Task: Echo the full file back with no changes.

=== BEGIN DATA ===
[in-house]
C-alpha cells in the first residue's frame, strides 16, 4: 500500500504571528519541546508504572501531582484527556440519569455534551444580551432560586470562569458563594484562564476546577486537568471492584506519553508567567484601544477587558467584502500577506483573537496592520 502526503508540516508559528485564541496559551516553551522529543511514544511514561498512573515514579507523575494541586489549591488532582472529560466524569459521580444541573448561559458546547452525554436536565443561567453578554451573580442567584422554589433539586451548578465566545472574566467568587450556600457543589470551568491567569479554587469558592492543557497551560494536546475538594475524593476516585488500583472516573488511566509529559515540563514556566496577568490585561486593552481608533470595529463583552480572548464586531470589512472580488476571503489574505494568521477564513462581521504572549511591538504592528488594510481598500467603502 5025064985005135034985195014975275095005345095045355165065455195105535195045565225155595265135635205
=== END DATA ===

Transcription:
[in-house]
C-alpha cells in the first residue's frame, strides 16, 4: 500500500504571528519541546508504572501531582484527556440519569455534551444580551432560586470562569458563594484562564476546577486537568471492584506519553508567567484601544477587558467584502500577506483573537496592520 502526503508540516508559528485564541496559551516553551522529543511514544511514561498512573515514579507523575494541586489549591488532582472529560466524569459521580444541573448561559458546547452525554436536565443561567453578554451573580442567584422554589433539586451548578465566545472574566467568587450556600457543589470551568491567569479554587469558592492543557497551560494536546475538594475524593476516585488500583472516573488511566509529559515540563514556566496577568490585561486593552481608533470595529463583552480572548464586531470589512472580488476571503489574505494568521477564513462581521504572549511591538504592528488594510481598500467603502 5025064985005135034985195014975275095005345095045355165065455195105535195045565225155595265135635205